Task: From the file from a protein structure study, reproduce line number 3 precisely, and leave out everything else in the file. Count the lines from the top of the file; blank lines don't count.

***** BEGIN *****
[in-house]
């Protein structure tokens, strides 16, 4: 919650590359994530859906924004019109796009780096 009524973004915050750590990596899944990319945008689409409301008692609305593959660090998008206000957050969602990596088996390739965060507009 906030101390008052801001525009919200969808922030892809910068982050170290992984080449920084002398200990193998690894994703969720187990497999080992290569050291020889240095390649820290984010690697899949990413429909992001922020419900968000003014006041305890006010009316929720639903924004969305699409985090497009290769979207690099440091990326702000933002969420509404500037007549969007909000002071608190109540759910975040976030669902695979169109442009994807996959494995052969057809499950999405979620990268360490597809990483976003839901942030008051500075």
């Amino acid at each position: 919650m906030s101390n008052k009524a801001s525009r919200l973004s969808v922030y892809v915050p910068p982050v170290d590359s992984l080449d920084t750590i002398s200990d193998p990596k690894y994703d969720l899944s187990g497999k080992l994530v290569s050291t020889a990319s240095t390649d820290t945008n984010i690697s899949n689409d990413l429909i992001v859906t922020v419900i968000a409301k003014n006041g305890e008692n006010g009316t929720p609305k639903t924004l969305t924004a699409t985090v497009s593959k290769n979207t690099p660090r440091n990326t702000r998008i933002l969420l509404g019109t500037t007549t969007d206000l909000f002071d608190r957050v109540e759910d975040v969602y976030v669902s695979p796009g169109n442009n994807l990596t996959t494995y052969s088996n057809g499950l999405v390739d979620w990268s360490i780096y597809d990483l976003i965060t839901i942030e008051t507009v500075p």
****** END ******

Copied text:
């Amino acid at each position: 919650m906030s101390n008052k009524a801001s525009r919200l973004s969808v922030y892809v915050p910068p982050v170290d590359s992984l080449d920084t750590i002398s200990d193998p990596k690894y994703d969720l899944s187990g497999k080992l994530v290569s050291t020889a990319s240095t390649d820290t945008n984010i690697s899949n689409d990413l429909i992001v859906t922020v419900i968000a409301k003014n006041g305890e008692n006010g009316t929720p609305k639903t924004l969305t924004a699409t985090v497009s593959k290769n979207t690099p660090r440091n990326t702000r998008i933002l969420l509404g019109t500037t007549t969007d206000l909000f002071d608190r957050v109540e759910d975040v969602y976030v669902s695979p796009g169109n442009n994807l990596t996959t494995y052969s088996n057809g499950l999405v390739d979620w990268s360490i780096y597809d990483l976003i965060t839901i942030e008051t507009v500075p």